I pride myself in having tried a fair cross section of beers from across America and Europe, and I’m constantly on the lookout for new beers to try. The dark side of my beer quest, however, is that it’s biased in that I tend to look for traditional beer styles; there are a couple of reasons for this, but the nasty side effect is that I don’t try nearly as many “odd” beers as I could. I decided to start remedying that this week by grabbing a bottle from HE’BREW Beer, which looked to be quite odd indeed.
The beer is called Jewbelation Fourteen, and is the label’s fourteenth anniversary beer. The label is rather cluttered, with a golden base, yellow “14,” and the name, brewery logo and other information layered on top of each other. The thing that really stood out to me, though, is the motto on the HE’BREW label: “The Chosen Beer.” I knew that the moniker, and hopefully the beer, was just too good not to share. Fortunately I convinced my friend Nyssa, a Messianic Jew, to join me: this way I got try The Chosen Beer with one of His Chosen People.
Along with Coney Island Craft Lagers, HE’BREW beer is brewed by Shmaltz Brewing Company of San Francisco, Calif. The company was founded in 1996 by Jeremy Cowan when he began distributing his handmade pomegranate beer out of the trunk of his grandmother’s car. The next year, Cowan contracted Anderson Valley Brewing Company to brew his beer, and began distributing to Chicago and New York, as well. By 2003, Smaltz had moved production again to the Mendocino Brewing Company’s Saratoga Springs, N.Y. brewery. HE’BREW was awarded a gold medal for Best American Craft Beer as well as the overall Best In Show by Beverage World Magazine in 2010, and has received much press over the years for its odd beers and quirky marketing. The label now produces 7,200 barrels annually of Genesis Ale, Messiah Bold, Origin Pomegranate Strong Ale, Bittersweet Lenny’s R.I.P.A., Rejewvenator and Jewbelation beers, all of which are certified Kosher.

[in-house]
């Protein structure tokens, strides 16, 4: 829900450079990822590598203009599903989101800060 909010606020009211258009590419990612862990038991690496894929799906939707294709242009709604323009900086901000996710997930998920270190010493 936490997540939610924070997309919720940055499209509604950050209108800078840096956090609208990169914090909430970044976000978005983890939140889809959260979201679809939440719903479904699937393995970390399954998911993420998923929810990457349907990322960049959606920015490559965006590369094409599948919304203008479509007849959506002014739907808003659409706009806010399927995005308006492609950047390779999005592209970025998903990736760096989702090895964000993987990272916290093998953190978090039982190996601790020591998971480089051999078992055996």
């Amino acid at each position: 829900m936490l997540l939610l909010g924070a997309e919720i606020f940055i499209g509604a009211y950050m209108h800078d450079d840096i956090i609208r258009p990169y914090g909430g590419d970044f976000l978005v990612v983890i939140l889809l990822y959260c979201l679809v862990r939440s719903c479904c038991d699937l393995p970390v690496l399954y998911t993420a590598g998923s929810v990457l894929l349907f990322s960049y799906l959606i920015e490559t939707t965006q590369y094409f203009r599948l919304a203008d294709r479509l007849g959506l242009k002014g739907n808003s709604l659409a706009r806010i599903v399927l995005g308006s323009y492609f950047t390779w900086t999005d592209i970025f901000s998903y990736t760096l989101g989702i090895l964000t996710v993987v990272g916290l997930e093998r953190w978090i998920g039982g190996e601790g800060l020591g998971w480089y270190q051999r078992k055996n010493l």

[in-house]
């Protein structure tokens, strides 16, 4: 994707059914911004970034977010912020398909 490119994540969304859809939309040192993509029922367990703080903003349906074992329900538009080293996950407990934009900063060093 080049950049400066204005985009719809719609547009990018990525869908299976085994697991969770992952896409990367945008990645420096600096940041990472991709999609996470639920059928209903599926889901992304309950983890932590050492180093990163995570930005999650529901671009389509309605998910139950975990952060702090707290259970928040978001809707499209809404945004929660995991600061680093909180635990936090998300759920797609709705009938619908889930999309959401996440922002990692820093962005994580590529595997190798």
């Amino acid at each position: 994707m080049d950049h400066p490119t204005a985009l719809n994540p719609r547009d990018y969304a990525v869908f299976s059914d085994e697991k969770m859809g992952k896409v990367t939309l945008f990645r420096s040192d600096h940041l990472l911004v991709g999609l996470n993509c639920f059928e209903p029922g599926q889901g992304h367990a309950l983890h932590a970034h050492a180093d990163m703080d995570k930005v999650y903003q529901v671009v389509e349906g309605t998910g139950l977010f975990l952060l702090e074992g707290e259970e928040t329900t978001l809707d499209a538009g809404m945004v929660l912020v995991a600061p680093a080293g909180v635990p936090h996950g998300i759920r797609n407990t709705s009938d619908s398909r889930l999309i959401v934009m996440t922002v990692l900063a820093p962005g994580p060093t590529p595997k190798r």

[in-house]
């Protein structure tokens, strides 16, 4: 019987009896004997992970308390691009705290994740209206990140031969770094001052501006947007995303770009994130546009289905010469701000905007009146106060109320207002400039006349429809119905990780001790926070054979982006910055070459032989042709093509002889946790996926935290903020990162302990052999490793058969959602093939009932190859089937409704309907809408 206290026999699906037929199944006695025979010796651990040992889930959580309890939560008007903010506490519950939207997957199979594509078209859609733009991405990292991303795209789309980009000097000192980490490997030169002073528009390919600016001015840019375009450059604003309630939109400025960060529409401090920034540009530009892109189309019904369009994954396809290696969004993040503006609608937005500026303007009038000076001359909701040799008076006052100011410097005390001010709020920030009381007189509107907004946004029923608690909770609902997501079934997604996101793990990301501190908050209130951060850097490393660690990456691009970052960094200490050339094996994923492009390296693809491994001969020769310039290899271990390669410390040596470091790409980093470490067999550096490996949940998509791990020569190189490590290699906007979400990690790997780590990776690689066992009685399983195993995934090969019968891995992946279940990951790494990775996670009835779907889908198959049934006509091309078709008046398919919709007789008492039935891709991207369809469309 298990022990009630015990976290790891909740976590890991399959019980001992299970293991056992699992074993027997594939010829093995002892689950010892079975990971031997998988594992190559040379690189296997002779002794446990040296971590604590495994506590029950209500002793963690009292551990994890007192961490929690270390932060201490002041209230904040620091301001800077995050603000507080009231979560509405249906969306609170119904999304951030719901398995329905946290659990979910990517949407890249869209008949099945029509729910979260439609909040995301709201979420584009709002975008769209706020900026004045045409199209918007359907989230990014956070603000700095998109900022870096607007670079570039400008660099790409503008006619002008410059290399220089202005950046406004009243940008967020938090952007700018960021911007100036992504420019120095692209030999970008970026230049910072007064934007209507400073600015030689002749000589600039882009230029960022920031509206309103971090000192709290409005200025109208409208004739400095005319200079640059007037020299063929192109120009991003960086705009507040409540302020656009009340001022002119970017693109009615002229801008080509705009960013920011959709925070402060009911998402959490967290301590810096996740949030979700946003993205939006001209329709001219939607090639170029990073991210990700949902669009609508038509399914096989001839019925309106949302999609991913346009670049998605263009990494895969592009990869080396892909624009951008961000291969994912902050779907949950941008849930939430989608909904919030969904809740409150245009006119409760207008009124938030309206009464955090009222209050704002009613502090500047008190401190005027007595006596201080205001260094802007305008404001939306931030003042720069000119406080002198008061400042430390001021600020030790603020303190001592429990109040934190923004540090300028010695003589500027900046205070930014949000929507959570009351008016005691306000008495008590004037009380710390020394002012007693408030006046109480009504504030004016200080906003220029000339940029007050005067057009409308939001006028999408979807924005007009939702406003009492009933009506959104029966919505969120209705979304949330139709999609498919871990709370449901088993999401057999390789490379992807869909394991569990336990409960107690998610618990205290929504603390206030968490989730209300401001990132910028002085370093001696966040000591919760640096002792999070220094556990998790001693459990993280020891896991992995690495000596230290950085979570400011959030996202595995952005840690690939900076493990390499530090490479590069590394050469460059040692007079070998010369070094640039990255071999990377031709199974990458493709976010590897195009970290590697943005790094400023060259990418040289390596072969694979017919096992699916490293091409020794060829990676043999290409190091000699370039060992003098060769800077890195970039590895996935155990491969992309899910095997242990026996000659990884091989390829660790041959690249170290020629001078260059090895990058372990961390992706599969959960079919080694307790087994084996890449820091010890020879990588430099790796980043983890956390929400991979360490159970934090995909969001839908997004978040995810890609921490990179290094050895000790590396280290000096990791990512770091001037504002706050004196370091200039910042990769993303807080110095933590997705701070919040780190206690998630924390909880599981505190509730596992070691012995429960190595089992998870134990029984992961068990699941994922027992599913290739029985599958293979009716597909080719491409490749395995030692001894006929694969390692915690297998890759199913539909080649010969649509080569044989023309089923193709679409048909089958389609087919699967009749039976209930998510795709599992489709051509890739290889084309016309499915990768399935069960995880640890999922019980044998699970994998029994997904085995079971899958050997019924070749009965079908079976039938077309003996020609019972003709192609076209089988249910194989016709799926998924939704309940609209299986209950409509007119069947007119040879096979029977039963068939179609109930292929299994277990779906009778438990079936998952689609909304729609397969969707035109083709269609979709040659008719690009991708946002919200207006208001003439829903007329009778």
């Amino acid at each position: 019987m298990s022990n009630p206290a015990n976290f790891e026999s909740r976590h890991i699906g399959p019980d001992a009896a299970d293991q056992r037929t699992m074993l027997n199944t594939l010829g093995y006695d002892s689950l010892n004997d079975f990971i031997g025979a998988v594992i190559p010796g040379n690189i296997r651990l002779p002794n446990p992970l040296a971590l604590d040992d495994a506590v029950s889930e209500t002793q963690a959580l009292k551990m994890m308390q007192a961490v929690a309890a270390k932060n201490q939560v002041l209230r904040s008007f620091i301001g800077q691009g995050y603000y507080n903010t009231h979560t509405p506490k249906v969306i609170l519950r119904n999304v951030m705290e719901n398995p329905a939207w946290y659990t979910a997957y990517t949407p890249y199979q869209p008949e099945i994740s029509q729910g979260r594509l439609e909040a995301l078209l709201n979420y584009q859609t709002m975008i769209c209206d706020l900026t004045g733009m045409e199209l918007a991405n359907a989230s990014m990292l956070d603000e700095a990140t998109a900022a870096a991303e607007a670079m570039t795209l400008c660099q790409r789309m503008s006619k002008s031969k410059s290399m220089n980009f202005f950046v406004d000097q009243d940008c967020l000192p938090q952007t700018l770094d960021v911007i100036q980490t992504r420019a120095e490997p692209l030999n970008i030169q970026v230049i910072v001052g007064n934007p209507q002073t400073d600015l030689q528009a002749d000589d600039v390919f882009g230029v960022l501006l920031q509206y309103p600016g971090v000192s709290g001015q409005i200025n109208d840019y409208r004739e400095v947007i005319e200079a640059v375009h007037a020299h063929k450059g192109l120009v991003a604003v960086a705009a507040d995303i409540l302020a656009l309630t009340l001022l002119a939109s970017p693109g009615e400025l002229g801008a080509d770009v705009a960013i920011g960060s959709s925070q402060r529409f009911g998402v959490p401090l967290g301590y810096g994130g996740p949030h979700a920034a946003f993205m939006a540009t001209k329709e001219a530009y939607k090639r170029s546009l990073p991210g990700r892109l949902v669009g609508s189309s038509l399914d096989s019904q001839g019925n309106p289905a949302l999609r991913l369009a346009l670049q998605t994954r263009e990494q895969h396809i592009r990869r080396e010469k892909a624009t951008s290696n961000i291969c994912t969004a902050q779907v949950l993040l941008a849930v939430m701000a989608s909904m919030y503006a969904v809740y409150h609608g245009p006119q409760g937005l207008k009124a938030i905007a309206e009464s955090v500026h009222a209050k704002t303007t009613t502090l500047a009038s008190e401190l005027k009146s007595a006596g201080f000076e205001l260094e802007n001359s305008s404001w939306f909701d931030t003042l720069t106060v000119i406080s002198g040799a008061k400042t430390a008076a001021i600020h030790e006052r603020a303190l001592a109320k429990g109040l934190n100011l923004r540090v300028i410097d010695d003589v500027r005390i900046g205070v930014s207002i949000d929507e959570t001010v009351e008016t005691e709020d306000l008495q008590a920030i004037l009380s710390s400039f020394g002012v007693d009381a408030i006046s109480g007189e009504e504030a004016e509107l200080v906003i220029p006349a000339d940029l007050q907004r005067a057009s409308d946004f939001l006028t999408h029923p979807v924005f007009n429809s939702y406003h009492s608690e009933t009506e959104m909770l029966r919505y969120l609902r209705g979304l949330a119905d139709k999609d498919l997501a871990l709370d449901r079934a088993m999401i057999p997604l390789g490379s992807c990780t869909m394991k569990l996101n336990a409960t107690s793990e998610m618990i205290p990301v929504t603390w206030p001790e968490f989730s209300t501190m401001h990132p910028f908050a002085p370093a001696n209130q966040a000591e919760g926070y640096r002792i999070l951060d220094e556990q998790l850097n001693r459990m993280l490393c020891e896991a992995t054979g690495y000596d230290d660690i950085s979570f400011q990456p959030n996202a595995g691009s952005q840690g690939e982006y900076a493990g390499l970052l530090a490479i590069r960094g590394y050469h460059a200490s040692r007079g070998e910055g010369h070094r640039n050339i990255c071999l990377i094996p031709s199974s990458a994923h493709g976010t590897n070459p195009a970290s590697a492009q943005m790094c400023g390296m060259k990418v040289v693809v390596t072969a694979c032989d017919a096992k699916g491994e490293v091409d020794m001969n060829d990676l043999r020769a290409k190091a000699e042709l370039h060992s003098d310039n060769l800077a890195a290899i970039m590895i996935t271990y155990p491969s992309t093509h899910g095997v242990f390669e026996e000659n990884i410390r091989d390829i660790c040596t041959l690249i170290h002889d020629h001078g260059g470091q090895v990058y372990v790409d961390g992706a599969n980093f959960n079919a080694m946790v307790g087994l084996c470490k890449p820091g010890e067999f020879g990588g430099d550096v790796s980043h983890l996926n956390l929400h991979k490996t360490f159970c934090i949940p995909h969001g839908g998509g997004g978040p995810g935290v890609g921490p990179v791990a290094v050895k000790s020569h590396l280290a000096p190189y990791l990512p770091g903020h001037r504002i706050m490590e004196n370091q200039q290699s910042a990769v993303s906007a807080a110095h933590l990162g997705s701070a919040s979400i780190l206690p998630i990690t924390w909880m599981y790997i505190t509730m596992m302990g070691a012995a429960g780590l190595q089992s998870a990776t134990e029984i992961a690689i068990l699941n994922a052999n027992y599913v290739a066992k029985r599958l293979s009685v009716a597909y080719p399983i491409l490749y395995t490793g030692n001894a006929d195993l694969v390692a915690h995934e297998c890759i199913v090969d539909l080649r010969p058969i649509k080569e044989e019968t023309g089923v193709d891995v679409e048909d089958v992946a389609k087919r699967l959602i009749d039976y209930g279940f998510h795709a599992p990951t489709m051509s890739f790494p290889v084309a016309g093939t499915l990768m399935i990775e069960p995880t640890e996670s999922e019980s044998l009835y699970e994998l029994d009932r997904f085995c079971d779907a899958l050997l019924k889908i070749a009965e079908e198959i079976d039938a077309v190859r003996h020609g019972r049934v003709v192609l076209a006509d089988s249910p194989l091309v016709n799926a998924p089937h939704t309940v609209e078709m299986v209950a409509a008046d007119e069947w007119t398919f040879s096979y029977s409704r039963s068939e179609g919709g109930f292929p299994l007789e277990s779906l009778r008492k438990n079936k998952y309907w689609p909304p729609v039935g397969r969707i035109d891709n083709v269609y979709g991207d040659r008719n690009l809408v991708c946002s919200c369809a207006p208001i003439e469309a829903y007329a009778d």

Jewbelation Fourteen poured an opaque black, with only the barest of golden red highlights when held up to the light. One finger of dark brown head with medium sized bubbles formed, but this dissipated quickly, leaving a small amount of lacing. The aroma was a big malt character, mixing dark, roasted and sweet malts highlighted with hints of spice interspersed with some plum and dark fruit notes. I didn’t really notice any hop aroma, which is surprising, but I’m also coming off an IPA kick, so my frame of reference is all screwed up in the hop regard. The carbonation was low and the body was fairly thick, although it thinned out appreciably as it warmed up. The taste was very malt focused, with a surprising combination of roasty character and significant sweetness. This sweet taste was only partially balanced by the moderate level of bitterness. I paired this beer with a country miche from Metropolitan Bakery and some aged Cabot Cheddar, which actually worked better than I expected, even with the sweetness of this beer. The proper glassware is a pint glass for this beer, as it is an American Strong Ale.
Overall, the beer was smooth, but not particularly balanced due to the substantial sweetness present. There was also a lack of complexity, with the beer seeming rather one dimensional when compared to many other stouts. I found this blandness quite surprising because the label advertises that it uses 14 different types of both hops and malts. This beer actually reminded me a lot of Dogfish Head’s World Wide Stout, although I thought that beer was a bit more complex and enjoyable overall. Jewbelation Fourteen is certainly worth a try, especially if you are a new beer drinker, but the highlight was definitely the label.